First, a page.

Monday, October 22, 2007

FTC Opposes Antitrust Exemption for Pharmacies

This posting was written by John Scorza, CCH Washington Correspondent.

A bill that would allow family pharmacies to band together to negotiate the price of prescription drugs with health plans likely would raise prices for consumers, private employers, and the government, a Federal Trade Commission (FTC) official testified at a recent congressional hearing.

Under a bill introduced in the House (H.R. 971), independent pharmacies would be granted an antitrust exemption that would allow them to bargain collectively with health plans to set fees and contract terms. The pharmacies would be treated as bargaining units, akin to employees engaged in negotiations with employers under the National Labor Relations Act. Companion legislation has been introduced in the Senate (S. 885).

License to Engage in Price Fixing, Boycotts?

David Wales, deputy director of the FTC’s Bureau of Competition, clearly stated the Commission’s opposition to the legislation.

“Giving health care providers – whether pharmacies, physicians, or others – a license to engage in price fixing and boycotts in order to extract higher payments from third-party payers would be a costly step backward, not forward, on the path to a better health care system,” Wales said in testimony to the House Judiciary Committee’s Antitrust Task Force on October 18.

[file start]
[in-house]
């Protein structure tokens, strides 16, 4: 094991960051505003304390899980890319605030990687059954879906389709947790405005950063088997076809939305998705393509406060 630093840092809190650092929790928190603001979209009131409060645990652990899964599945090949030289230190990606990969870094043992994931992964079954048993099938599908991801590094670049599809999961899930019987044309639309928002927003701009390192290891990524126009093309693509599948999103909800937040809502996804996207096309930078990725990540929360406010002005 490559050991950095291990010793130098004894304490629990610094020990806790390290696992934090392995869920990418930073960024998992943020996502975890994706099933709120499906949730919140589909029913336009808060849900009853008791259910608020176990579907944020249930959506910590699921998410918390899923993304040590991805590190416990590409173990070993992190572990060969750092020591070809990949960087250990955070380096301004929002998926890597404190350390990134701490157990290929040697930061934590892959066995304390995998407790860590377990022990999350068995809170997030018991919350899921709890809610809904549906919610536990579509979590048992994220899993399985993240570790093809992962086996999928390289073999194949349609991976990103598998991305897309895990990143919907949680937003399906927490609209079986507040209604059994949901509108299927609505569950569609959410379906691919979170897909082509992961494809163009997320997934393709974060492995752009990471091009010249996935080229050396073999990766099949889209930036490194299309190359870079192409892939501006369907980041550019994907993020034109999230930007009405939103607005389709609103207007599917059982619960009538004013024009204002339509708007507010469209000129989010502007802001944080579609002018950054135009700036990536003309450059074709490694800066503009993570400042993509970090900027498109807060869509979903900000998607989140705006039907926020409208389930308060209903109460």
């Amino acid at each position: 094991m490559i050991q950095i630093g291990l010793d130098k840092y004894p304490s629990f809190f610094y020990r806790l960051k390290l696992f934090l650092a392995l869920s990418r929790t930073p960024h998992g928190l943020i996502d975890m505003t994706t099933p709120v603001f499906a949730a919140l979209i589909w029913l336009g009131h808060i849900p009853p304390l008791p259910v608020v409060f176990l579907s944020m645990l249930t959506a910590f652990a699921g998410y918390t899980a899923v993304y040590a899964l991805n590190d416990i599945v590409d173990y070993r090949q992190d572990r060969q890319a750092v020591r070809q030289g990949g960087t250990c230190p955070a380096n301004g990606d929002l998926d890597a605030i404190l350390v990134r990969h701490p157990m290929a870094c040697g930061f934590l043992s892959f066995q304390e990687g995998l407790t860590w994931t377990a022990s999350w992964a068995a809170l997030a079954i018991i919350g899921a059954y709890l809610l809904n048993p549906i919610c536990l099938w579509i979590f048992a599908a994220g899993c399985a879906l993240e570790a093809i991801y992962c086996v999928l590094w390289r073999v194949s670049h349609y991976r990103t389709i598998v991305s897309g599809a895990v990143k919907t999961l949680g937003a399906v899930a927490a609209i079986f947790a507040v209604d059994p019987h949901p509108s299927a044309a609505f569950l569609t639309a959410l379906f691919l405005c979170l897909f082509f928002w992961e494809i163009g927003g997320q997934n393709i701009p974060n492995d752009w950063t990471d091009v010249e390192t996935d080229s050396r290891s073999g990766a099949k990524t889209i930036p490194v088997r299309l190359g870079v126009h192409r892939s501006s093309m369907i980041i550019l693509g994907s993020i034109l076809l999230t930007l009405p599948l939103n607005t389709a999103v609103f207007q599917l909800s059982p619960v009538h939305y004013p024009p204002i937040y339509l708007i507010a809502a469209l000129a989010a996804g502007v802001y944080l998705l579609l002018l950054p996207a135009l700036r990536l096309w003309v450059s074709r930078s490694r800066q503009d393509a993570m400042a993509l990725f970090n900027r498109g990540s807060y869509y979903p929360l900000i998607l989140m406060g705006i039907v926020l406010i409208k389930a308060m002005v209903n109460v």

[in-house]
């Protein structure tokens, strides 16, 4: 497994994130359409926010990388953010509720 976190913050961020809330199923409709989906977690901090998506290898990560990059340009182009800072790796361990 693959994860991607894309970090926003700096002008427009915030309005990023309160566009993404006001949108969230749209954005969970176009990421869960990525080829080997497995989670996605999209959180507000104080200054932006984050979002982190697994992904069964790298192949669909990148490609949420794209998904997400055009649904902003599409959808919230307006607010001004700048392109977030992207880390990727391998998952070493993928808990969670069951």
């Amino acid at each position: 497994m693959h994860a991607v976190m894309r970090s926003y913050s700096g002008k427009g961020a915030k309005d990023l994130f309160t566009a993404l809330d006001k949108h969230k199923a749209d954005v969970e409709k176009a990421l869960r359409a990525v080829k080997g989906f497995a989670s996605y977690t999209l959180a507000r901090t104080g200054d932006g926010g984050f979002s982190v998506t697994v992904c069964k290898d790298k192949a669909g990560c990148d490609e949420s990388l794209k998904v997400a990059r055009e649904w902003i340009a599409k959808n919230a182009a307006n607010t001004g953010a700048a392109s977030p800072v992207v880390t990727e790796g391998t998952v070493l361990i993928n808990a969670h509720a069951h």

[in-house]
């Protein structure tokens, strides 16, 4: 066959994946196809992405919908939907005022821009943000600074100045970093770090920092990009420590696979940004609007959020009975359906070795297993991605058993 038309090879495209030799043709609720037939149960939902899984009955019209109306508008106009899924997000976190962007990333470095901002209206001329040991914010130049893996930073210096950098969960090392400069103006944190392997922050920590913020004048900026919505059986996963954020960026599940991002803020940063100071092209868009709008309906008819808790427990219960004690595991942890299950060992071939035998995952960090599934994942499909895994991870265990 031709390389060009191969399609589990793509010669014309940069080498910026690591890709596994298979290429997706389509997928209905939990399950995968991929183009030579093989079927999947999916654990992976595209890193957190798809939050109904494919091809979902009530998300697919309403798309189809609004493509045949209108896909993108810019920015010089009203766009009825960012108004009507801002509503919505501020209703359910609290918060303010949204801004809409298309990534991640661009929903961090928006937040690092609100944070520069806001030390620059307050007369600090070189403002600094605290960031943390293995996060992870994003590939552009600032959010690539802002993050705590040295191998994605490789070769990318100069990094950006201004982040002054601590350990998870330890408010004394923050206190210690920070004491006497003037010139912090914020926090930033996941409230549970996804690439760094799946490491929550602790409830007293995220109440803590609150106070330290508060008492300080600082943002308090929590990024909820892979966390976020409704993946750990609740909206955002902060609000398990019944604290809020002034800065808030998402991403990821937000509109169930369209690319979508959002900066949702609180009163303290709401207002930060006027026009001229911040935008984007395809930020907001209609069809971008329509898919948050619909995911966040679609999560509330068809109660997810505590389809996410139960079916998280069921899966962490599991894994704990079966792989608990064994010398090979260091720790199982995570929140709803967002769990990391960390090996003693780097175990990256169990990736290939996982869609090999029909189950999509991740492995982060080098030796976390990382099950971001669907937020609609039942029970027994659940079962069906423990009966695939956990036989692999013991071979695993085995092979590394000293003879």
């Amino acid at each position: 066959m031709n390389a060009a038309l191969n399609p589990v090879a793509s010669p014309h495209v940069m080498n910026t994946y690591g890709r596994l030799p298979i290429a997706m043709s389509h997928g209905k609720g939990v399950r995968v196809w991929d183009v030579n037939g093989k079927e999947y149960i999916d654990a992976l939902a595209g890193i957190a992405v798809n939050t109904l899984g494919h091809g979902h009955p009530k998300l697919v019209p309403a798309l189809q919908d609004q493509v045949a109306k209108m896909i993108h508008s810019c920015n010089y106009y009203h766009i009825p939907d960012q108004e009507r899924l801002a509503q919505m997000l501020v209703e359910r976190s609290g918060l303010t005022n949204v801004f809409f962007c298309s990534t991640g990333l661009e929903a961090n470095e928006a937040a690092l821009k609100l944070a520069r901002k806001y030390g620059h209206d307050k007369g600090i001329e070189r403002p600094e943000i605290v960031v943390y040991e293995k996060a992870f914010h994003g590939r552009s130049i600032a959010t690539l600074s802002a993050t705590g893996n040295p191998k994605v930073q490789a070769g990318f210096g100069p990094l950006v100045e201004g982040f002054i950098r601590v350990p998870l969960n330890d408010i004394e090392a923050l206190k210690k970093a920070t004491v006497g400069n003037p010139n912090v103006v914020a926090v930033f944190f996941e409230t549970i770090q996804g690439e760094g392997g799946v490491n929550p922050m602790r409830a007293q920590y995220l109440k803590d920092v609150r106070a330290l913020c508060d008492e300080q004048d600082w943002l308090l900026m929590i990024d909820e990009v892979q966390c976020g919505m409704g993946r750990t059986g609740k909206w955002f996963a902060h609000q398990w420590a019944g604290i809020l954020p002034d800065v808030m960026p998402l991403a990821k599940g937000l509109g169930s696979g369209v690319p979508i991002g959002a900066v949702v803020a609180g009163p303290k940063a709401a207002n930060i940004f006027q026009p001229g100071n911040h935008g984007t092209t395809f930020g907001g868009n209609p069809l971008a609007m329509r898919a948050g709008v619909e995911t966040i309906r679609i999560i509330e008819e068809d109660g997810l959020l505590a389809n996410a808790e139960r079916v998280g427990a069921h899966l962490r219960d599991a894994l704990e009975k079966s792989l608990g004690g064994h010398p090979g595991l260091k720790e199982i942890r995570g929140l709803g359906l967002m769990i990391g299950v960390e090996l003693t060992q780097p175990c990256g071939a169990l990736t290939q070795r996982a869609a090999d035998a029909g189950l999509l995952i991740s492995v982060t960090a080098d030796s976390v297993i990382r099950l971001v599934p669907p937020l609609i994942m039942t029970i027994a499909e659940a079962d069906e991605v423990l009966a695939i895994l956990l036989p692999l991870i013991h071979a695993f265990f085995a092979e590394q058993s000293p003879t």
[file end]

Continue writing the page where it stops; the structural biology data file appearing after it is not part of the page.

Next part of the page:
Caution in Considering Exemptions

Wales cited the work of the Antitrust Modernization Commission (AMC), which earlier this year urged Congress to exercise caution when considering antitrust exemptions. The AMC concluded that exemptions typically “create economic benefits that flow to small, concentrated interest groups, while the costs of the exemption are widely dispersed, usually passed on to a large population of consumers through higher prices, reduced output, lower quality, and reduced innovation.”

The AMC recommended that such statutory immunities be granted “rarely” and only when proponents have made a “clear case” that exempting otherwise unlawful conduct is “necessary to satisfy a specific societal goal that trumps the benefit of a free market to consumers and the U.S. economy in general,” Wales noted.

The proposed exemption for pharmacies is one of those instances in which an exemption would satisfy an important societal goal, in the FTC’s view. “The bill would immunize price-fixing and boycotts to enforce fee and other contract demands, conduct that would otherwise amount to blatant antitrust violations,” the deputy director observed.

The Commission voted 5-0 to approve the testimony. Text of the written testimony appears on the FTC website.

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